Fortunately for discerning travellers, Chiang Mai remains stubbornly bucolic and laid-back despite sizeable developments such as the Dhara Dhevi. It is a testimony to the people of Chiangmai, who are fiercely proud of their place in Thai history and their contribution to the social landscape.

Over the years, the inevitable problems that accompany urbanisation have reared up – pollution, congestion, inadequate facilities – but generally are not yet at annoying levels as in other hubs around Thailand. And the residents remain the calm and friendly selves they have been down through the centuries.

To renowned landscape consultant and inveterate explorer Bill Benley, who has created his share of swish resorts around the region, including the Four Seasons Resort in Mae Rim, Chiang Mai is his “most favourite place in the whole world”. If and when he does intend to retire, “it will be in Chiang Mai,” he beams.

Yesteryears’ backpackers, who put Chiang Mai on the holiday map, and are now captains of industry, may be glad to know that a bevy of stylish hotels has sprung up, enhancing the destination’s boutique reputation. The Four Seasons Tented Camp, further up in the Golden Triangle’s Chiang Rai, has attracted the well heeled and finicky to experience the wilderness and local hospitality on their own terms.

One, however, doesn’t have to go great lengths to encounter the tribal aspect of northern Thailand. The Night Market in downtown Chiang Mai carries loads of native handicrafts, along with the familiar T-shirts and copy watches. But if the schedule permits, try to arrive on a weekend and visit the Walking Street Market, which is a Sunday-only feature, occupying Ratchadamnern and Prapokglao roads, starting from 1500 to 2200.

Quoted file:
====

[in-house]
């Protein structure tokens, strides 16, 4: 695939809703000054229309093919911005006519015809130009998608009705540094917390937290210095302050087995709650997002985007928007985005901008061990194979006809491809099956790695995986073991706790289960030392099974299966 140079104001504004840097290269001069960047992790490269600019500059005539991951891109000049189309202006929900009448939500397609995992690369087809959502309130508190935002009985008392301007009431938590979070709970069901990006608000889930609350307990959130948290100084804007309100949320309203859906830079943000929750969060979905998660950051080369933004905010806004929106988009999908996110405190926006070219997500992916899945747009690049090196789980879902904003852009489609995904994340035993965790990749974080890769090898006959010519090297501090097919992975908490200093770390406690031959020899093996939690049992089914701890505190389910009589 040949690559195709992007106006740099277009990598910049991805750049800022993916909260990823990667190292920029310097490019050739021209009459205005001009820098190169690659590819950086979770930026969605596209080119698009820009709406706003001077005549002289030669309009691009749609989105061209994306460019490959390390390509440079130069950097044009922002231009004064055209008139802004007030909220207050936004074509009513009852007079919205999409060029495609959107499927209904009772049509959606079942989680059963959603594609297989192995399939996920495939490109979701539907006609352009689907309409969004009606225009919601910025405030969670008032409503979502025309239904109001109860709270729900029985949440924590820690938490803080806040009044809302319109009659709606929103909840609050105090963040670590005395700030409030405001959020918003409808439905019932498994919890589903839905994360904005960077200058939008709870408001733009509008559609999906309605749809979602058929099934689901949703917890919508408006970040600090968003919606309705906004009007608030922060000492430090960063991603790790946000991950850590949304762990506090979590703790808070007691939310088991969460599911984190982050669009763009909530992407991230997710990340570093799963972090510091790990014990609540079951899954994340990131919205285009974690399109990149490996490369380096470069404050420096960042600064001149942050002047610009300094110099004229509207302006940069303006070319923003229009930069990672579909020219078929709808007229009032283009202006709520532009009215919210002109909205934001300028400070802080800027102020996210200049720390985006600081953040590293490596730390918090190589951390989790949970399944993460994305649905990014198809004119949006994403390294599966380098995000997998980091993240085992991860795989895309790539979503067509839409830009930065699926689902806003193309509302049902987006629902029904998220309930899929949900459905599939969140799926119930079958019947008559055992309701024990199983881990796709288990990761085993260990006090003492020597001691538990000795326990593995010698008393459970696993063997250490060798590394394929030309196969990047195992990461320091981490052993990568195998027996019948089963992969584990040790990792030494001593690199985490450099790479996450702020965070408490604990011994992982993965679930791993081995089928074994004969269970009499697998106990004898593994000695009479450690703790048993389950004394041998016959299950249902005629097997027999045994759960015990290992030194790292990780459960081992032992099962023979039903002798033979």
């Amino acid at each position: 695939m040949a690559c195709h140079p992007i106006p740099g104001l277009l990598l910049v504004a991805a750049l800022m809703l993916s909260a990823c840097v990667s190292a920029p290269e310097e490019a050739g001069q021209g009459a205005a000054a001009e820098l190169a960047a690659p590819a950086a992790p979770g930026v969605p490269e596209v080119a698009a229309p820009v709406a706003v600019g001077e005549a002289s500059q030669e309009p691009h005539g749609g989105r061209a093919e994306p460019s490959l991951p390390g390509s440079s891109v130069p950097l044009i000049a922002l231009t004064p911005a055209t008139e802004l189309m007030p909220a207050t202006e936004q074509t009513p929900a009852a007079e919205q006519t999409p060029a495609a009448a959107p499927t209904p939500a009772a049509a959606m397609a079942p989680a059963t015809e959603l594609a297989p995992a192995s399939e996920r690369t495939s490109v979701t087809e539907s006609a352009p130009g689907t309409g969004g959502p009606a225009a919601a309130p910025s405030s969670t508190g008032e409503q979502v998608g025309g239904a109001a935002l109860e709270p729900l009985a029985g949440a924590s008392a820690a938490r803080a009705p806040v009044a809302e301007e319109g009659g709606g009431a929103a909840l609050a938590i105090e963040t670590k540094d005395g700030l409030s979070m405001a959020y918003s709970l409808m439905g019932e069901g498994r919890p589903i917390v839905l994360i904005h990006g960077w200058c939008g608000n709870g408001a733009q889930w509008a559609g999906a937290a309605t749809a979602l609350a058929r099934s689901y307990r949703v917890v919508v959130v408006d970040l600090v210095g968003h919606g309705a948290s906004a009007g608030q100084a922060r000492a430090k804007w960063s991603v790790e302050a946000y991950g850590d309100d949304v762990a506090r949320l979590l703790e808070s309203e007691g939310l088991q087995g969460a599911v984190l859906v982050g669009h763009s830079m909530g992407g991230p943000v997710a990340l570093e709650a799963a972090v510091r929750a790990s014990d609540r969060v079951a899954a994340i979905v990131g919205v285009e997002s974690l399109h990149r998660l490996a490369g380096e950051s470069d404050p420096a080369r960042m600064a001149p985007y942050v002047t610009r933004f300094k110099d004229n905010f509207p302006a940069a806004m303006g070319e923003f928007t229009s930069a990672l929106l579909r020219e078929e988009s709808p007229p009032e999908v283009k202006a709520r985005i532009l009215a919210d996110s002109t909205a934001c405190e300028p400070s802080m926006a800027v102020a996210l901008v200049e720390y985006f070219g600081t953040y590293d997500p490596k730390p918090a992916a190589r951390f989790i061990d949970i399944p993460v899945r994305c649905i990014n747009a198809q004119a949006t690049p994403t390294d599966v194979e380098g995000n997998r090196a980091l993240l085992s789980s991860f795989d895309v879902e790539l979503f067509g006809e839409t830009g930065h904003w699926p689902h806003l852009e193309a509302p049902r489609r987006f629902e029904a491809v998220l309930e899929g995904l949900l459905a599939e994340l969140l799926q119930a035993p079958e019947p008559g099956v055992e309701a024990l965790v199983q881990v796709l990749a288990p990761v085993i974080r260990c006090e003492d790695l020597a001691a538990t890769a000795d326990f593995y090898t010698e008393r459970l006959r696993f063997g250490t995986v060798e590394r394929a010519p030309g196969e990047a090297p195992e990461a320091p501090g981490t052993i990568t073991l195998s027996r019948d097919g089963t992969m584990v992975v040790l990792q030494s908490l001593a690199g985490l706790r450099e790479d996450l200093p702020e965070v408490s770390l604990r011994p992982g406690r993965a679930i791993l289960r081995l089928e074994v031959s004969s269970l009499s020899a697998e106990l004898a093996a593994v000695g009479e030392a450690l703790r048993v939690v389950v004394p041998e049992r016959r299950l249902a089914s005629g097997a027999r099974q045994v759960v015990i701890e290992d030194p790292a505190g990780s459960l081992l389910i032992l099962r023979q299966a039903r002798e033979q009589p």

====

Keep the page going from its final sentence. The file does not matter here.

Since opening in 2006, the attraction has grown by leaps and bounds and currently not only showcases the produce and items of ethnic groups, but also those of local entrepreneurs like home-made ice-cream and other foodstuffs. Street performances, open-air concerts and parades have also become a staple of this riotous affair, and the hawker centres provide delicious delicacies prepared on the spot. Should shoppers tire, they can easily plop down on one of the leather chairs set up in roadside massage centres for a therapeutic foot and shoulder therapy.

The vibe is that of one big party. So welcoming. So Chiang Mai.

Chaing Mai 2


Start your morning with a great cup of coffee at Wawee Coffee on Charoen Rat Road next to the Narawat Bridge. They have a great outdoor deck where you can watch the Mae Ping River flow by.